The twins at Prague Castle

The twins at Prague Castle

Our girls were 4 months old and it was time for their first airplane trip. To Prague (This was our air travel ‘test run’ ?!?). We had taken our friends’ advice and bought 2 umbrella strollers for the trip (with a few added bells and whistles). While they worked fine, we never seemed to have enough hands. Going through airports or transferring luggage compounded the issue. Airport security was a huge pain. One parent held the 2 little wrigglers while the other scurried to get both strollers collapsed and on the belt. People waiting in line behind us had expressions ranging from moderately irritated to abject horror as we orchestrated a dance more complex than honey bees just to get through the security check point. Old cities without handicapped/stroller access presented another problem we hadn’t anticipated. Taking the strollers individually (with twins inside) up and down stairs (and there were lots of them) in old city areas without ramps was too close to an adventure sport for our taste. Added to that, these strollers were of little use at home unless both parents were going out. We needed a better stroller solution. We have used a double stroller for home and travel ever since. These minivans of the stroller world are simply more versatile for twin travel than umbrella strollers. One parent can manage the twins freeing up the other to manage luggage, doors or whatever else is needed. We prefer lighter, more compact, cheaper strollers with only a few extras. Travel strollers ideally are small enough to fit through airport security scanners and into the trunk of rental cars (along with luggage!) We prefer side by side strollers that are narrow enough to fit through doorways. They are maneuverable and the girls can both take in their surroundings when awake. Two parents can easily carry belted kiddos up and down stairways when needed without having to leave anyone behind. There’s no reason to throw your travel stroller in the closet when you get home. If you find one that fits most of your needs, you can use it both at home and abroad. We had finally figured out what worked best for our lifestyle.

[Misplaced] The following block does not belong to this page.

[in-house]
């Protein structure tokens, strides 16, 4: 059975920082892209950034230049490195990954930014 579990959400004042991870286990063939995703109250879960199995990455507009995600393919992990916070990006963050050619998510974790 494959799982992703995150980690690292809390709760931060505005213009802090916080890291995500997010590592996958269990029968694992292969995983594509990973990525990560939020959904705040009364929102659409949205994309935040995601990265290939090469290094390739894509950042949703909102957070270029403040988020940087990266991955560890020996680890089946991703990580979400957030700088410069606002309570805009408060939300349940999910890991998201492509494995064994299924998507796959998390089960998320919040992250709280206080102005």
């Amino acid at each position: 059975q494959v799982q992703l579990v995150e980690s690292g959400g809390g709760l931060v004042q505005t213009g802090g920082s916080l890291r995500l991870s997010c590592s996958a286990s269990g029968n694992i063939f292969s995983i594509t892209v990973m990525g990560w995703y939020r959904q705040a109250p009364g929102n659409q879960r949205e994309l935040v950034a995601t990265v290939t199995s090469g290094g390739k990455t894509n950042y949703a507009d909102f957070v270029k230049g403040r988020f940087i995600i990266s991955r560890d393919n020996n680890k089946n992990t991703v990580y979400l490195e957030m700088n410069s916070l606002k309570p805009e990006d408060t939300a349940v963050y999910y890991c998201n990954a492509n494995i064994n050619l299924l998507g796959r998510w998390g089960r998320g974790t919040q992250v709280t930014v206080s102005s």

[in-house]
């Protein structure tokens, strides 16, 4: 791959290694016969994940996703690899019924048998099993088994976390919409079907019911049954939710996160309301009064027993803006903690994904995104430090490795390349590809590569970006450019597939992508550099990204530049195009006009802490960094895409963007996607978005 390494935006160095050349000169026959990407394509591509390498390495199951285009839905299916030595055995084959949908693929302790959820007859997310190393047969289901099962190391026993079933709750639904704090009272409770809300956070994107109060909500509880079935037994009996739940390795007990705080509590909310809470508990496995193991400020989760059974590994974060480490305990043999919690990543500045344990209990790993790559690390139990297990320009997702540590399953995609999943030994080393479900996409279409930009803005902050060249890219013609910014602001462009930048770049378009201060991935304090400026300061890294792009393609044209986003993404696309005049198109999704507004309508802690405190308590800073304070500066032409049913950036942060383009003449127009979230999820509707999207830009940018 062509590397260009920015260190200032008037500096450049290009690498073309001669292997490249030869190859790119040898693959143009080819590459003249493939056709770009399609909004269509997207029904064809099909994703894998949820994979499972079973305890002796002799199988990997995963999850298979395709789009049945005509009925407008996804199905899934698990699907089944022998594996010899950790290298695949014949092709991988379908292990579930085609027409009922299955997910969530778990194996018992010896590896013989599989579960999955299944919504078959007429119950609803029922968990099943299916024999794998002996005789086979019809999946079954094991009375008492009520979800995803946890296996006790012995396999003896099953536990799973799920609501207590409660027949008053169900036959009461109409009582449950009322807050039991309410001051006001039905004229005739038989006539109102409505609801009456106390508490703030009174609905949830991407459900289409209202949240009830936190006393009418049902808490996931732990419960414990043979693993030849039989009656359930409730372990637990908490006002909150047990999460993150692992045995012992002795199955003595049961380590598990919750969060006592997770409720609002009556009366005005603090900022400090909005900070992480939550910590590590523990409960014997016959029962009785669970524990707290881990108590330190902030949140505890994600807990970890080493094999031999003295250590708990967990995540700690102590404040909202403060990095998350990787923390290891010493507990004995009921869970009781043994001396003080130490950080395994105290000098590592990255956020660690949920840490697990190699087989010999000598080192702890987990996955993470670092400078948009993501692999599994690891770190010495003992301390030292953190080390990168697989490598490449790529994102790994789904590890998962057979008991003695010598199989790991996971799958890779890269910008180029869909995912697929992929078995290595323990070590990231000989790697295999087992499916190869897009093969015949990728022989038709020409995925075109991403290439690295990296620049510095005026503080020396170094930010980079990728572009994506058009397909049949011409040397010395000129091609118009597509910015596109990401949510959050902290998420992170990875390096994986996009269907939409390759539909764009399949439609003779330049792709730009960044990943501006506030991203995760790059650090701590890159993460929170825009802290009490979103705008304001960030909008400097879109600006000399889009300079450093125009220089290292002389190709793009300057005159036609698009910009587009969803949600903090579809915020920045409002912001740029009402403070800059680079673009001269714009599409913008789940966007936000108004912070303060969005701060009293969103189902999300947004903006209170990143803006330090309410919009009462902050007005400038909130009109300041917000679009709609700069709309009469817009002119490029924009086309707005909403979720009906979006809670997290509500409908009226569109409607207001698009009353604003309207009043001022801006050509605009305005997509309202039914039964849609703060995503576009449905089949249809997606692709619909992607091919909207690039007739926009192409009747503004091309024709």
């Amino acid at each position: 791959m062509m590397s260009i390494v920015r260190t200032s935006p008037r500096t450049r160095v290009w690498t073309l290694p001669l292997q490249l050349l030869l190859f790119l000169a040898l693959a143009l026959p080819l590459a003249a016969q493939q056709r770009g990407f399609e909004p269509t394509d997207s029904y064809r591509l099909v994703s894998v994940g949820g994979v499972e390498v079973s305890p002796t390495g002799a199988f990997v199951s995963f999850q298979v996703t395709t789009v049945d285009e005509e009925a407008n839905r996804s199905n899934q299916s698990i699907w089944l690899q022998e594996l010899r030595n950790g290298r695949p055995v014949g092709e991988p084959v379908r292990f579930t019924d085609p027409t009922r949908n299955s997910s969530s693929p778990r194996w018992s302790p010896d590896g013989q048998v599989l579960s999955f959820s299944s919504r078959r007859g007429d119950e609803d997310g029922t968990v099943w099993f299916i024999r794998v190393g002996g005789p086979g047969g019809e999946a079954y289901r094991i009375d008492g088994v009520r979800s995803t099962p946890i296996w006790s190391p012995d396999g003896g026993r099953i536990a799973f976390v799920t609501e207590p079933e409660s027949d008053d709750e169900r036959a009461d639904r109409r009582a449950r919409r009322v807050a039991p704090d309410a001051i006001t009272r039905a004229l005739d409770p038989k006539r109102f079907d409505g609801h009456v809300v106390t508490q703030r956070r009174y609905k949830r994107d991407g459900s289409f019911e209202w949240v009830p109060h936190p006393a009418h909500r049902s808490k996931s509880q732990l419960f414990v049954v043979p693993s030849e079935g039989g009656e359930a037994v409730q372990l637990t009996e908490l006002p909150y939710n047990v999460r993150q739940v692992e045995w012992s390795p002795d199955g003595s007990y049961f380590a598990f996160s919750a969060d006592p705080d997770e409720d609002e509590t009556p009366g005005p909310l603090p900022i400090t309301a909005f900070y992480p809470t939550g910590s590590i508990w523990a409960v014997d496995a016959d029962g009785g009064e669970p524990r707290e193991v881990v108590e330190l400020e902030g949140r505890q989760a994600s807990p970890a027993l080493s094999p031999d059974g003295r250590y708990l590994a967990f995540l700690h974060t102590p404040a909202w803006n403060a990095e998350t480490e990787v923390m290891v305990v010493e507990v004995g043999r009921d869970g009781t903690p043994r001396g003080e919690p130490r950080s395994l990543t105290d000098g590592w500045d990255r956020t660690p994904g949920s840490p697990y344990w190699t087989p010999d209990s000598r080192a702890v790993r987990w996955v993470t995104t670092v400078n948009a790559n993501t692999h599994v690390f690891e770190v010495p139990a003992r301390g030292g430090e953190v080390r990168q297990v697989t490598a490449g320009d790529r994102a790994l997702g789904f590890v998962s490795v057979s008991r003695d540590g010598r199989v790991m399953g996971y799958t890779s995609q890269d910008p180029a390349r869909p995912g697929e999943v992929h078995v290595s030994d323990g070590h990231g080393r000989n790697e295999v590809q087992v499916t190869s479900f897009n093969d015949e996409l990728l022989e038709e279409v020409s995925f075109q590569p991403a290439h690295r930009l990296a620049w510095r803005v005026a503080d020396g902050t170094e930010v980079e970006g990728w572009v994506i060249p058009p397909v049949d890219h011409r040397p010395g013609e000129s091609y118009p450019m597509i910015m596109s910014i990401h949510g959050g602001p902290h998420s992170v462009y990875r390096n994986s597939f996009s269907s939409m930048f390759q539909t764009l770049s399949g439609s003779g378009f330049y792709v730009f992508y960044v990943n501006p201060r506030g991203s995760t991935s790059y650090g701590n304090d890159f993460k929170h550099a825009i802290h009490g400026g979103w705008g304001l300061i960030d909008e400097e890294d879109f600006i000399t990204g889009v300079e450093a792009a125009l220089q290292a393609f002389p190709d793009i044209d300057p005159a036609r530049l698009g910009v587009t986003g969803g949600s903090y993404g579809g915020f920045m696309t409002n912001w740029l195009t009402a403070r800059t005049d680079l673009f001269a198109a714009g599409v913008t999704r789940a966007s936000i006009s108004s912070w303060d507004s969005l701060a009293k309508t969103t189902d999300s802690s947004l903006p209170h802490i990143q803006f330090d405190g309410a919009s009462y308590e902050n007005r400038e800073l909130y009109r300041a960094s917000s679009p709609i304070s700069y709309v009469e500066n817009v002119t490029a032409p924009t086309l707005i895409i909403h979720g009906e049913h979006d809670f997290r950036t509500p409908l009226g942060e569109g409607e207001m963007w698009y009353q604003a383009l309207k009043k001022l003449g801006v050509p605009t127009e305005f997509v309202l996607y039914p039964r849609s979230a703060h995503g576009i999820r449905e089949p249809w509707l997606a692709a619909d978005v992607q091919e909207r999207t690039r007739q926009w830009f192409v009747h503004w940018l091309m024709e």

Sweet dreams

Sweet dreams